You know Peter Sagal as host of NPR’s “Wait Wait… Don’t Tell Me!” but he’s also a marathon runner. For the second year in a row, he’s running the Boston Marathon with a legally blind athlete, at the invitation of a group called “Team with a Vision.”
At first, Hari Kondabolu's comedy was mostly about catharsis: "I was doing some work in detention centers and meeting families who had family members who were going to be deported," he tells Fresh Air's Terry Gross. "It was really powerful work ... but it was incredibly hard and performing at night was a relief. It was cathartic. It was just a way to get things out."
The nation’s space agency is gearing up to put humans on Mars within the next two decades. NASA is testing a supersonic lander that can carry heavy loads, and just signed a 20-year lease on a launch pad at the Kennedy Space Center.
Mike Gazarik is associate administrator of NASA’s Space Technology Mission Directorate and he tells Here & Now’s Jeremy Hobson that going to Mars is part of Americans’ pioneering spirit, and will also have benefits for life on Earth.
President Obama has been touting community colleges almost since he got into office. In 2009, at Macomb Community College in Michigan, he said, “Community colleges are an essential part of our recovery in the present — and our prosperity in the future. This place can make the future better, not just for these individuals but for America.”
The renegade Islamist group known as ISIS now controls swaths of Syria and Iraq, and it's partly because the fighters are so rich. ISIS, or the Islamic State of Iraq and Syria, is known for having the biggest guns and paying the highest salaries.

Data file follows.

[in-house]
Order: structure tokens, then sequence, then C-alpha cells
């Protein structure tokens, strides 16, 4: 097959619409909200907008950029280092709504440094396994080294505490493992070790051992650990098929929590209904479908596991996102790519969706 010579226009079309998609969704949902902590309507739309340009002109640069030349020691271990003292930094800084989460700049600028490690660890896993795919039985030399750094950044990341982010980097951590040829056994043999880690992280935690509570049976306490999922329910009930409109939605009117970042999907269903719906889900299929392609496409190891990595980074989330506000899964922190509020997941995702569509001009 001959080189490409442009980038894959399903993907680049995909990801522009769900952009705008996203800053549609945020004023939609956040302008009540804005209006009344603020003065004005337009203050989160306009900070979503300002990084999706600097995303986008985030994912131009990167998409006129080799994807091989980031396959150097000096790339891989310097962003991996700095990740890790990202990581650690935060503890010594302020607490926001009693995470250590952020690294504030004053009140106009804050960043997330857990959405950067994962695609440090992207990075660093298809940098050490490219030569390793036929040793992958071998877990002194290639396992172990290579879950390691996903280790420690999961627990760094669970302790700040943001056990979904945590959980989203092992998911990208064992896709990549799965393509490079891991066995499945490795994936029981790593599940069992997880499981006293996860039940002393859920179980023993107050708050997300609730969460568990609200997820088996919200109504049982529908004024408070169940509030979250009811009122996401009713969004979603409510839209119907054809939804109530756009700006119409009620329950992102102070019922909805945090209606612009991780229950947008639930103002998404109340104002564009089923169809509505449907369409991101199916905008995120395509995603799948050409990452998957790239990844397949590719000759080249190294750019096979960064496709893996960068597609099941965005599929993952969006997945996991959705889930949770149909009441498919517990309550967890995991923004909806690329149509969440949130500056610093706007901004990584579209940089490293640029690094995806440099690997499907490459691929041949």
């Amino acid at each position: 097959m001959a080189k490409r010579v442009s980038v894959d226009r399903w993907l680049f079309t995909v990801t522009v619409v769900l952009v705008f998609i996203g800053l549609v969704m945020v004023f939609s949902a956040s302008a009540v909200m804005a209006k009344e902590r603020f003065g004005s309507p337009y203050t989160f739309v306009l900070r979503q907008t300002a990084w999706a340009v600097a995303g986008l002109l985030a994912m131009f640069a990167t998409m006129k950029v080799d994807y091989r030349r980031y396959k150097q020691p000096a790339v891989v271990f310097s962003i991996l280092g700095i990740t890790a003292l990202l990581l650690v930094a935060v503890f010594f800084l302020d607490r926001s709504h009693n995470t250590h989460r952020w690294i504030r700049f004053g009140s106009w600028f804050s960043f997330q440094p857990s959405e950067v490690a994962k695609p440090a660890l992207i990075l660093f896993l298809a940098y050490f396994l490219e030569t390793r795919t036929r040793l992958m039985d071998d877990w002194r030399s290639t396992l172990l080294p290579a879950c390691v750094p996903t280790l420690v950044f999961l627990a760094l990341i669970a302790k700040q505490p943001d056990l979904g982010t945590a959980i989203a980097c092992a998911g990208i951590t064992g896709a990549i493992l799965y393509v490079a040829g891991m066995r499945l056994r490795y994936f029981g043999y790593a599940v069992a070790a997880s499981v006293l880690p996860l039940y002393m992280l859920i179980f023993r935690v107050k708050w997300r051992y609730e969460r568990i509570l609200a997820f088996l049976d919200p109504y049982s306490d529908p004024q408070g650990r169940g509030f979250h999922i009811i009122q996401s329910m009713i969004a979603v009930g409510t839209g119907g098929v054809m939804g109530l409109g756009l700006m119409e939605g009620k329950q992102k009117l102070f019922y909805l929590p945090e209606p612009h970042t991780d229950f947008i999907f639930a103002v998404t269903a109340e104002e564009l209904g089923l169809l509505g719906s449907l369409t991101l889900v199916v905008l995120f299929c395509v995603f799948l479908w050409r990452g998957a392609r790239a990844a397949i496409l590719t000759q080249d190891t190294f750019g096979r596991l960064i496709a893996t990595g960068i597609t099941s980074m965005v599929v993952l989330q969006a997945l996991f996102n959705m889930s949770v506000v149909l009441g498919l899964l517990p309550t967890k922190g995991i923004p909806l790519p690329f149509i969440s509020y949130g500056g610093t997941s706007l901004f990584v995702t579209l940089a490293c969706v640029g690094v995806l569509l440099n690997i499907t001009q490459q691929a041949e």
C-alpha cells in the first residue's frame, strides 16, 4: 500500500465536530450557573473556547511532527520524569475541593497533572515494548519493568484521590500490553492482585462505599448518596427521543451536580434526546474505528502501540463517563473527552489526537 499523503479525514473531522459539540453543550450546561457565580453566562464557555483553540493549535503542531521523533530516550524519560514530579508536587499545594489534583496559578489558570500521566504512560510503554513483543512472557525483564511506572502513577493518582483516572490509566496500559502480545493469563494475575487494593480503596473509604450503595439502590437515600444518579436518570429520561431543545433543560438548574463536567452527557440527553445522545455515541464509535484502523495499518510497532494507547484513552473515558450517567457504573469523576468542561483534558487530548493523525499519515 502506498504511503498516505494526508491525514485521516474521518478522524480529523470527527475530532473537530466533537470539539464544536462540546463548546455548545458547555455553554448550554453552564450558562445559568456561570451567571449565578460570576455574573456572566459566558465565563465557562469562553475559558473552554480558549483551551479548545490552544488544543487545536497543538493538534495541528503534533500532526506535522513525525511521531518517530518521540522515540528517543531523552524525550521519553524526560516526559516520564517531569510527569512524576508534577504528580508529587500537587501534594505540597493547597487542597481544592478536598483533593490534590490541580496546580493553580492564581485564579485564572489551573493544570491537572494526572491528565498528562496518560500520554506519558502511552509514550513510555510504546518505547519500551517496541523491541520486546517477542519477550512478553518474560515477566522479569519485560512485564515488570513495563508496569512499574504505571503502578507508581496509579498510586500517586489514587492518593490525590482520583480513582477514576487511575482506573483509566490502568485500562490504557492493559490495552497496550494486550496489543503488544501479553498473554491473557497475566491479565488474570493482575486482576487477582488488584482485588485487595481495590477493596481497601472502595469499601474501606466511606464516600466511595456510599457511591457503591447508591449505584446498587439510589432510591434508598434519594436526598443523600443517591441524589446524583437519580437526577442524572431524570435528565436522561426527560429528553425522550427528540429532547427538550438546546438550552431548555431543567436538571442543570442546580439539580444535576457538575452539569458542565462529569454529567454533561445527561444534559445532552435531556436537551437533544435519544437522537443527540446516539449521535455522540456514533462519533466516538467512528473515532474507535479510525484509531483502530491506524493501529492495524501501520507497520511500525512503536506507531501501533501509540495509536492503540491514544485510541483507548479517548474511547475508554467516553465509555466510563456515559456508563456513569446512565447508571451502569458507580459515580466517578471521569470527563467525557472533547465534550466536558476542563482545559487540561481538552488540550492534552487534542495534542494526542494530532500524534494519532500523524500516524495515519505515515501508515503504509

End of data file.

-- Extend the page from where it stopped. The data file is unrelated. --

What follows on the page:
While kidnapping, oil smuggling and donations from sympathizers have been well-known sources of money, the groups also run complex and brutal protection rackets, according to analysts.
Originally published on Mon April 21, 2014 3:23 pm
Disturbing news from Nigeria about girls kidnapped last week from their school by Islamist extremists grew even more distressing on Monday when parents told authorities that 234 of the young women are still missing.
That's nearly triple the number — 85 — that officials have been reporting.
This is TELL ME MORE from NPR News. I'm Celeste Headlee. Michel Martin is away. You might have been hearing about the Heart Bleed bug over the past couple weeks. And if you haven't, you might want to check it out. It's important. That is the security flaw the researchers say could have compromised up to half a million websites. So maybe you changed your passwords for your online accounts by now.
Originally published on Mon April 21, 2014 3:04 pm
The situation in eastern Ukraine remains on edge Monday, following a weekend of violence that reportedly left up to five pro-Russian separatists dead at the hands of Ukraine nationalists. Moscow has used the killings to press its case that Ukraine's Russian speakers are threatened and to accuse Kiev of not living up to last week's agreement on steps to ease tensions.
Originally published on Mon April 21, 2014 12:37 pm
Friday's tragedy on Mount Everest in which at least 13 Sherpa guides were killed in an avalanche has led others among that group of Nepalese who lead foreigners up the world's tallest mountain to issue some demands — and threaten to boycott the soon-to-start climbing season if their requests aren't granted.
Originally published on Wed April 30, 2014 9:40 am
Last year, My Bloody Valentine released its first album since 1991, and the result sounded as if not a minute had passed in the intervening 22 years. Every bleary, bended note of m b v sounded immaculately crafted, as if Kevin Shields and company had been toiling away in pursuit of perfection since the release of Loveless and merely lost track of time.
Originally published on Mon April 21, 2014 7:11 pm
There is no doubt the bombings of last year cast a long shadow on the 118th running of the Boston Marathon.
It was an inevitable backdrop: The signs on the buildings that line the course near the finish are usually covered in witty, encouraging posters. This year, they encouraged a greater kind of perseverance.